What's new? Studies of revolutions and divergences, 1770-1840

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Author: John E. Wills
Date: Mar. 2014
From: Journal of World History(Vol. 25, Issue 1)
Publisher: University of Hawaii Press
Document Type: Article
Length: 16,093 words
Lexile Measure: 1670L

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KNOT TWO: POLYCENTRIC EUROPE OVER THE EDGE

Europe was not an empire. The unifying aspirations of popes and of holy Roman emperors had never had much of a chance, perhaps due partly to an unusually fragmented geography but more to a long heritage of competitive corporate solidarity-from Athens versus Sparta through Rome to Florence versus Venice, all contributing to the rhetorics of identity and the strategies of mobilization used by Habsburgs versus Bourbons and, in our period, Britons versus French. Interstate warfare had become more vicious after 1500, when stoked by religious divisions, and after 1648 had turned into a cynical game of shifting alliances and disputed successions. Fiscal structures had neither the flexibility nor the legitimacy to keep up with the rising costs of war. There were many intellectual critics of these rigidities and irrationalities, and in a multistate world they usually could find a refuge and a printer not far away. Readers found it hard to forget their simple and radical questioning of the rationality and justice of hereditary privilege and established religion and their demonstrations that in a wider world quite a few people lived good lives without any form of Christian dogma. The explosion came in France, with echoes and parallels in many other polities and down to today.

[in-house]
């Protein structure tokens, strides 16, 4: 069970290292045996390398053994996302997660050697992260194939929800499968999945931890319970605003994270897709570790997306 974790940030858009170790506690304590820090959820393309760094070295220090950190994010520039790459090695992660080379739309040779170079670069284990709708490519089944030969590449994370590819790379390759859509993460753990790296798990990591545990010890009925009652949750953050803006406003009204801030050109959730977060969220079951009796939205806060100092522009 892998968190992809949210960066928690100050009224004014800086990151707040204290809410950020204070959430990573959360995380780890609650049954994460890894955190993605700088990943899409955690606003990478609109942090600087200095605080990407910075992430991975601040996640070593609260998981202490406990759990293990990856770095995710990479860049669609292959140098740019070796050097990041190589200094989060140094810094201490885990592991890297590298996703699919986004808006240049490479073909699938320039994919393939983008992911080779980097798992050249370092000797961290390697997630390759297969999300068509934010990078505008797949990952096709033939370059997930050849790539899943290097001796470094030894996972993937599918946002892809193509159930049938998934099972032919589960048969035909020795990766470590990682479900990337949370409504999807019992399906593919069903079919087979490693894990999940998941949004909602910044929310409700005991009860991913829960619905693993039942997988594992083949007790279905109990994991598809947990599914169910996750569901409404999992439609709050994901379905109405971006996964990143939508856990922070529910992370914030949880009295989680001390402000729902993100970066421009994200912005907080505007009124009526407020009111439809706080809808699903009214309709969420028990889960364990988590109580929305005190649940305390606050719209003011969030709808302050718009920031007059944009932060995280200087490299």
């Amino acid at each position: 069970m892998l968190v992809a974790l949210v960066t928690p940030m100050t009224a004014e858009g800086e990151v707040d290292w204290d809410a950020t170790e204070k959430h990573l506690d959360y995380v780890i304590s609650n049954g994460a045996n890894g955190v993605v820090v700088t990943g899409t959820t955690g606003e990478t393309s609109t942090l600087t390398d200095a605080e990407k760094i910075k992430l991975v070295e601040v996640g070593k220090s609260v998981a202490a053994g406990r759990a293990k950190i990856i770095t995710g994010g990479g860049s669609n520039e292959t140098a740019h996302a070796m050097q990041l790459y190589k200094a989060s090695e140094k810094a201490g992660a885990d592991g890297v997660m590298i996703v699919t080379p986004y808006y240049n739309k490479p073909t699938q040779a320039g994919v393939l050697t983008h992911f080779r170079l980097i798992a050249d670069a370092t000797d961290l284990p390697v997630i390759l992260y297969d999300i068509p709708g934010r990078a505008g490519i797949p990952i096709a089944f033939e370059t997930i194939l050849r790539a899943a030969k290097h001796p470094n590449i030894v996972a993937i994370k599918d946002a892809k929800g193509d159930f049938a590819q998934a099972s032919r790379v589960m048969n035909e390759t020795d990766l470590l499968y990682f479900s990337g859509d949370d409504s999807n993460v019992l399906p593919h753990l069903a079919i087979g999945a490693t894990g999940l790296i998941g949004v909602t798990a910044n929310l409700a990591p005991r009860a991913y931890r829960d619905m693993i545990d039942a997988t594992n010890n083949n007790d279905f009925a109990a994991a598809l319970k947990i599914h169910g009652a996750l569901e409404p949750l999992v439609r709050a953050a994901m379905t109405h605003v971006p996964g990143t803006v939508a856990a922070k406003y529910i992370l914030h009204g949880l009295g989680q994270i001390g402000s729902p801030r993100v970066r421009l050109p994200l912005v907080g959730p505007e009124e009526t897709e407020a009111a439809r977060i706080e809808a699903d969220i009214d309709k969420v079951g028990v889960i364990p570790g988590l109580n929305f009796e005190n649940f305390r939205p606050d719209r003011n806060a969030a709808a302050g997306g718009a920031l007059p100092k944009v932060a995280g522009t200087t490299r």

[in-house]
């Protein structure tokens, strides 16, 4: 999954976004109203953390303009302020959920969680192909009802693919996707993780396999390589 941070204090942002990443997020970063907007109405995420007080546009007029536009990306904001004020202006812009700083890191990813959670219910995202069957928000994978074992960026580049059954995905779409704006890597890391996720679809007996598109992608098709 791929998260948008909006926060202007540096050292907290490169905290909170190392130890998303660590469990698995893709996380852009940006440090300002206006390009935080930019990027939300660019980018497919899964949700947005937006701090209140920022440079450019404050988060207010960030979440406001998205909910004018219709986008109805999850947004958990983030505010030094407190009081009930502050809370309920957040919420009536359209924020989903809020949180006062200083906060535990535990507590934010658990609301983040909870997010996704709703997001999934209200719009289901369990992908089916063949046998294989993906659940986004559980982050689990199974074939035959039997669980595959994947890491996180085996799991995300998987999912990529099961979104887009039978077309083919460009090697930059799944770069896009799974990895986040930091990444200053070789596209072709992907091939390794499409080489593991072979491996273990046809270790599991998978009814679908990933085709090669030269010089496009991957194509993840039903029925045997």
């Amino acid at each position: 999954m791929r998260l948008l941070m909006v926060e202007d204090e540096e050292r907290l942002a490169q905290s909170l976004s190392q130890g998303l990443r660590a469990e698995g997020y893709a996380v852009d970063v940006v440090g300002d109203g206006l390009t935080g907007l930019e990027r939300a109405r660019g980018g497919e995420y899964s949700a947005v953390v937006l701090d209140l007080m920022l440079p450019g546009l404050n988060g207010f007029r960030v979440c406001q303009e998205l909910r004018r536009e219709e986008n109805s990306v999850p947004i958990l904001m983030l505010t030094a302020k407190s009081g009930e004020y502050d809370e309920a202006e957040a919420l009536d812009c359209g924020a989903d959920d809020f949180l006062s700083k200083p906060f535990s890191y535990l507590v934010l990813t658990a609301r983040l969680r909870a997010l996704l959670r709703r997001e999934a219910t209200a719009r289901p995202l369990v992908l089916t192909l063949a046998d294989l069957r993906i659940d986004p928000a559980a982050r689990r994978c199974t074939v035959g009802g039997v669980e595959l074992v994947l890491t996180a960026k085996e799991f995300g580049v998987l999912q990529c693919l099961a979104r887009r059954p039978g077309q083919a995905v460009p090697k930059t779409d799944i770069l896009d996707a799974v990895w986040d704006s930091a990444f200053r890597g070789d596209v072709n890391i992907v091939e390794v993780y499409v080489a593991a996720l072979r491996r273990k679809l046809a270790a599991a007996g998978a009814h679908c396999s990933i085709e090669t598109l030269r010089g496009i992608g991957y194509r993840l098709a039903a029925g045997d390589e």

The long continuities and many transformations of competitive corporate solidarity in European political culture are so central that historians of Europe and of a Europe-dominated world do not often find them worth discussing. Perhaps they are more obvious and more interesting to a historian of China, where a potent grammar of rulerminister relationship and highly developed practices for recruiting ambitious provincials into imperial service made a single very large polity the norm and province-against-province warfare the exception. Osterhammel analyzes many strands of nineteenth-century "national" buildups and mobilizations, the surprising decades of peace in Europe, and the evolution of the Westphalian system in the nineteenth century into forms of raison d'etat that were more bureaucratic or national and less dynastic. (53) France is an important case of Bayly's foci on domestication and industrious revolutions, and he also has a lucid summary of the great transformations in France. (54) Lieberman's nuanced and well-read summary of Old Regime France acknowledges the primacy of interstate war and its vast expense, finds comparable but much less advanced trends of state consolidation in mainland Southeast Asia and in Russia, and in an erudite summary of the literature on French statism since 1600 offers some openings toward the transformations of the Revolutionary and Napoleonic phases. (55) In a huge and constantly changing historiography we have to be grateful when a summarizer as skillful as Jeremy Popkin keeps updating a brief guide. One difficulty, noted in Lynn Hunt's searching paper in Armitage and Subrahmanyam and partly remedied by Jonathan Israel's great work, is that writing about French history tends to be very strongly focused inside the "hexagon," and world historians want to see the range of comparable stresses and breakdowns across Europe. (56) Why was...

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Gale Document Number: GALE|A379980424